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Uber Re-Architected Its Foundational Fulfilment Service

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Uber recently shared how it re-architected its fulfilment service, one of Uber's foundational platform services. Following a two-year-long effort involving 30+ teams and hundreds of developers, Uber engineers say that they "built a strong foundation for modelling various types of physical fulfilment categories in the new platform and migrated all existing transportation use cases." The platform handles more than a million concurrent users and billions of trips per year across over ten thousand cities.

Fulfilment is the "act or process of delivering a product or service to a customer." Uber engineers describe the reasons for re-architecting the fulfilment service:

The last major rewrite of the Fulfillment Platform was in 2014, when Uber's scale was much smaller, and the fulfilment scenarios were simpler. Since then, Uber's business has evolved to include many new verticals across Mobility and Delivery, handling a diverse set of fulfilment experiences. Some examples include reservation flows where a driver is confirmed upfront, batching flows with multiple trips offered simultaneously, virtual queue mechanisms at Airports, the three-sided marketplace for Uber Eats, delivering packages through Uber Direct, and more.

The team spent six months preparing for the move, "carefully auditing every product in the stack, gathering 200+ pages of requirements from stakeholder teams, extensively debating architectural options with tens of evaluation criteria, benchmarking database choices, and prototyping application frameworks options." Essential requirements from the new architecture were high availability with at least 99.99% adherence to SLA, strong consistency even for transactions across regions, and a solid extensibility model for Uber developers to use.

Uber decided to leverage NewSQL to satisfy the requirements of transactional consistency and horizontal scalability. NewSQL is a class of relational database management systems that seek to provide the scalability of NoSQL systems for online transaction processing (OLTP) workloads while maintaining the ACID guarantees of a traditional database system. This class of databases includes databases such as CockroachDB and FoundationDB. Uber chose to use Google Spanner as its primary storage engine, following an extensive benchmark effort.


To support post-commit operations using the change data capture technique, Uber implemented an in-house component called Latent Asynchronous Task Execution (LATE). LATE commits all post-commit operations and timers along with the read-write transaction to a separate LATE action table. Dedicated LATE workers scan and pick up rows from this table and guarantee at-least-once execution.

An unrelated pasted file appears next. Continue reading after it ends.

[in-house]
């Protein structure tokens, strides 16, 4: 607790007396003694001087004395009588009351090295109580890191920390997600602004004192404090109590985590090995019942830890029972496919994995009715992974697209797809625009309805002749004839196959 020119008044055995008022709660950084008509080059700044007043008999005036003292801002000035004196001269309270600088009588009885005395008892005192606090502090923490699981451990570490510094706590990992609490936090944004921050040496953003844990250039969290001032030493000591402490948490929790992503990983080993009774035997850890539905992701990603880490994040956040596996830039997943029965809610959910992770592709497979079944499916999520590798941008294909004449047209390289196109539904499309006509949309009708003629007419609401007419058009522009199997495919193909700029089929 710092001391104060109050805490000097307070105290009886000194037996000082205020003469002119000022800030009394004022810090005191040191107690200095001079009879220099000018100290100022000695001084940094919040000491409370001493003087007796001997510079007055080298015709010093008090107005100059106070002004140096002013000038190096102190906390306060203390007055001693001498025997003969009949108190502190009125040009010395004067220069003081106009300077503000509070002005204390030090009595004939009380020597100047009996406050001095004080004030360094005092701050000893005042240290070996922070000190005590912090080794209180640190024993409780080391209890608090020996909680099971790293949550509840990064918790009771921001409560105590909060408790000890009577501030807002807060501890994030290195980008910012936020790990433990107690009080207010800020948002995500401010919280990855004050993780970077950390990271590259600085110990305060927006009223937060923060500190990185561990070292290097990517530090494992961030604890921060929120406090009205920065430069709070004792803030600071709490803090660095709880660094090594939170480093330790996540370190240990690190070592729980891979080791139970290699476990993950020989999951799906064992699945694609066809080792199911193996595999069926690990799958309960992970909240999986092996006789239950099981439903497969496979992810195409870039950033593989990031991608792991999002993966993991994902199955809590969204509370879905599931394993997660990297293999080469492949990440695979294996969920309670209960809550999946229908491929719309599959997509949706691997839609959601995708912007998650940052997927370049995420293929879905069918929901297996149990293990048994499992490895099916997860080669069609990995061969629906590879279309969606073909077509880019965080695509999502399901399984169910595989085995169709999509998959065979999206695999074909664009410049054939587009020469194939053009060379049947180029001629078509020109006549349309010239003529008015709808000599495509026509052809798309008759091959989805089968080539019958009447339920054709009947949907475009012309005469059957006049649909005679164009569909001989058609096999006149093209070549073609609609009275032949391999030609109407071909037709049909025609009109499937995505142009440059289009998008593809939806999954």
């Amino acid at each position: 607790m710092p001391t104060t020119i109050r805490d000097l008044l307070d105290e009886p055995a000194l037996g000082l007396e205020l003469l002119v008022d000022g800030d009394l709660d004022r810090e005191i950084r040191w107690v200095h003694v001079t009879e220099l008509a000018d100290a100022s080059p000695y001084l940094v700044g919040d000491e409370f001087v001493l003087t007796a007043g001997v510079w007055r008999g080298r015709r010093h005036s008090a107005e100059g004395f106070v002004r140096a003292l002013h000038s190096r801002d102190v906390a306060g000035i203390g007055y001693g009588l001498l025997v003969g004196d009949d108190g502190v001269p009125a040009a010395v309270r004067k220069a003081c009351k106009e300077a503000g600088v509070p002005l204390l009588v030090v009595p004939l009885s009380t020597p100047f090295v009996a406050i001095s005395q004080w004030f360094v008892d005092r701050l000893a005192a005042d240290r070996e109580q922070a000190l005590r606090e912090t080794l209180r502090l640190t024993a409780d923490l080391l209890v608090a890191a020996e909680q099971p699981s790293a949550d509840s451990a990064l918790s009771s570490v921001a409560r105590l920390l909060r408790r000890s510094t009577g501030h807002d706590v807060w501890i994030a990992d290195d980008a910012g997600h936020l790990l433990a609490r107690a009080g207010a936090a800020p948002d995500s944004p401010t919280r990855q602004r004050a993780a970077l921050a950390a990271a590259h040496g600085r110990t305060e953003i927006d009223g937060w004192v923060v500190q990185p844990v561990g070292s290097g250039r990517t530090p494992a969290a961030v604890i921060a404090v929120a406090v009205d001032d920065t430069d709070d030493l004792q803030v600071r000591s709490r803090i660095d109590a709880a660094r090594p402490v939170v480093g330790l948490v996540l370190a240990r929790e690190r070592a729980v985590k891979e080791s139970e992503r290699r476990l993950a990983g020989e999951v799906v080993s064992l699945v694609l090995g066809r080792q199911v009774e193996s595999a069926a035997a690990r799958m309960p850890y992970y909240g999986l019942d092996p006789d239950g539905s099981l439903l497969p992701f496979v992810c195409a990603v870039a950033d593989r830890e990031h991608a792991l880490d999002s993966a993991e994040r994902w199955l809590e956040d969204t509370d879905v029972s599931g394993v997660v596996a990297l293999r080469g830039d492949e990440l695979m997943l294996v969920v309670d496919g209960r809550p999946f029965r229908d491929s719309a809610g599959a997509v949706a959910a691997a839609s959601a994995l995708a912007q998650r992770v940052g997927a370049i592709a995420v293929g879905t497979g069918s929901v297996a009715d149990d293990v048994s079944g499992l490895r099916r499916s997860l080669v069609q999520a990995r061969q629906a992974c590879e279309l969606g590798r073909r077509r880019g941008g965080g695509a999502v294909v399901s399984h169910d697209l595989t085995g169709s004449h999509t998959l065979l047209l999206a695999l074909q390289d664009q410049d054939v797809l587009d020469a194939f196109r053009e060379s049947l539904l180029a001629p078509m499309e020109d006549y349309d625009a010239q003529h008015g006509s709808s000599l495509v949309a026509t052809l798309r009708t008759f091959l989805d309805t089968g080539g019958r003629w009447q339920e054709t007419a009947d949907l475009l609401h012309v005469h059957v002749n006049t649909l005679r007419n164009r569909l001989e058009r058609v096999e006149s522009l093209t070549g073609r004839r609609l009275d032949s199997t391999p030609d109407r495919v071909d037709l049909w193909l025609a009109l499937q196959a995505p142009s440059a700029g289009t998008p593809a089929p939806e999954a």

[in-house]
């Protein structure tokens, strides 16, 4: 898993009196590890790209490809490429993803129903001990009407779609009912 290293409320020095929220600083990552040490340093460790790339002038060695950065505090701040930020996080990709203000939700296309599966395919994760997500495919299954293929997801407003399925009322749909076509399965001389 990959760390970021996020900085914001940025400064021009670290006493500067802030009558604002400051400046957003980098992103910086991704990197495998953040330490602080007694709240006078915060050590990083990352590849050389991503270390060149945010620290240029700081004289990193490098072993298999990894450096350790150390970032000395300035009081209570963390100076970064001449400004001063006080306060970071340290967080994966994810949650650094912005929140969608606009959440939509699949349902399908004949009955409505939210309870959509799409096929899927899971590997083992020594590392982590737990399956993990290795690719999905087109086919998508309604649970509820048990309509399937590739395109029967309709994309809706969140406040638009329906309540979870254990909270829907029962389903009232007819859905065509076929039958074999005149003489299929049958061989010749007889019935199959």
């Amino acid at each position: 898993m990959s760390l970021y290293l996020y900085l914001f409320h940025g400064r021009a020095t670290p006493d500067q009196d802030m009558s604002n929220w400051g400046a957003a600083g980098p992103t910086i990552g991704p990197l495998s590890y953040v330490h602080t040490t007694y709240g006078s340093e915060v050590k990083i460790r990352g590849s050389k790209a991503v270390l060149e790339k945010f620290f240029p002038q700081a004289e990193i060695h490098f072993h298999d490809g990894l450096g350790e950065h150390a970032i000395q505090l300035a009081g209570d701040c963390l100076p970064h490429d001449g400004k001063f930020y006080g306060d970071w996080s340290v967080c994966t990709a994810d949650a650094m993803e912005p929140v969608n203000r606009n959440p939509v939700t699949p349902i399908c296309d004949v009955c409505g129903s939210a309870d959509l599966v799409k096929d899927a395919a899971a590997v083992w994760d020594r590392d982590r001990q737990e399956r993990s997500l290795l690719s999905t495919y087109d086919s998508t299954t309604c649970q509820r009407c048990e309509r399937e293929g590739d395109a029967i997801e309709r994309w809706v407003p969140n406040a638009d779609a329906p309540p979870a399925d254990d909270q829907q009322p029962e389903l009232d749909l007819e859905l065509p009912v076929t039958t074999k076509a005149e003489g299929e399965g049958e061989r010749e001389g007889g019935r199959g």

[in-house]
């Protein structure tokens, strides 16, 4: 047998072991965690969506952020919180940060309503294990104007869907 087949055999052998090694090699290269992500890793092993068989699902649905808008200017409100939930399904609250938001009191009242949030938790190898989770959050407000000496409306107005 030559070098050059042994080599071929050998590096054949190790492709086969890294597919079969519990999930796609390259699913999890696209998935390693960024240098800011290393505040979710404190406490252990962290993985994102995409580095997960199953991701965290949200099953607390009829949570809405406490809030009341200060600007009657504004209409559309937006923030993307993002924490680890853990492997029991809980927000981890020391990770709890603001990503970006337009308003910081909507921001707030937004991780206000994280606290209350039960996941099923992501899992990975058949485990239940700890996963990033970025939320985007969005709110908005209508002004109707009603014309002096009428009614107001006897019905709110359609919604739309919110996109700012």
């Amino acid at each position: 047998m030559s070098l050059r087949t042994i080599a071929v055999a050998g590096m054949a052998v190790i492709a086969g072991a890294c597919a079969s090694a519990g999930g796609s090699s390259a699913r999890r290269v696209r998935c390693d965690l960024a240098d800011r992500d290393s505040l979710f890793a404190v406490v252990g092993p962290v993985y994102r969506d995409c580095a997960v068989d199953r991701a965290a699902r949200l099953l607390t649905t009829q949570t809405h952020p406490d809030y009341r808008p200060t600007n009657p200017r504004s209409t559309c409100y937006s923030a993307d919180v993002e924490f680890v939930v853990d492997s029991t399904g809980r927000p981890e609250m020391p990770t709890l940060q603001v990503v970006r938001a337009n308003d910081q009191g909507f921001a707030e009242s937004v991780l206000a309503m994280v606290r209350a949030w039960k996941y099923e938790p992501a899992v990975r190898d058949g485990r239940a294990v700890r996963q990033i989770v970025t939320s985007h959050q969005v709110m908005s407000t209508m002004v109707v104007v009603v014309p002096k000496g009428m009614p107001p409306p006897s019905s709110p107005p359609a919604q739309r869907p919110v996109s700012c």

Extensibility by internal engineers is a crucial aspect of the new architecture. To support it, Uber engineers created a three-part programming model. First, they use Statecharts to model fulfilment entities while ensuring consistent and modular behaviour modelling. According to Uber engineers, they "formalized and documented the principles of modelling a fulfilment entity by leveraging a consistent data modelling approach with Protobufs and building a generic Java framework for implementing statecharts."


Then, Business Transaction Coordinators handle writes across multiple entities to be modular and leveraged in different product flows. The business transaction coordinator takes a directed acyclic graph of entity triggers as input and orchestrates through the nodes, representing single-entity triggers, in the graph within the scope of a single read-write transaction. Lastly, an ORM Layer provides database abstractions, simplicity, and correctness.

The team put significant effort into designing the migration of existing service users to the new service while maintaining backward and forward compatibility. Some of these efforts resulted in strenuous test frameworks for the new service. Uber engineers describe:

We built new, end-to-end integration tests for 200+ product flows and back-tested them on the existing stack to validate the correctness of the new stack relative to the old stack. We built a sophisticated, session-based shadow framework to compare the requests and responses between the old and new stacks. We created test cities that matched configurations of production cities to smoke test during development. All of these strategies ensured that we caught as many issues as possible and minimized the unknown unknowns.

Uber had several motivations to embark on the re-architecture journey. First and foremost, Uber built the previous architecture on the premise that it should trade off consistency for availability and latency. Hence, it only achieved consistency via a best-effort mechanism. In reality, system inconsistencies occurred more than expected due to various split-brain situations (happening during deploys, region failovers). Also, multi-entity state changes were not transactional, resulting in an inconsistent state at any point in time. This behaviour, in turn, made debugging and reasoning about the system much harder.

Other reasons for re-architecting the system included scalability concerns and a desire to change the tech stack. The old service was written with Node.js and HTTP/JSON, while newer Uber services use Java with Protocol Buffers (Protobuf) for communication.

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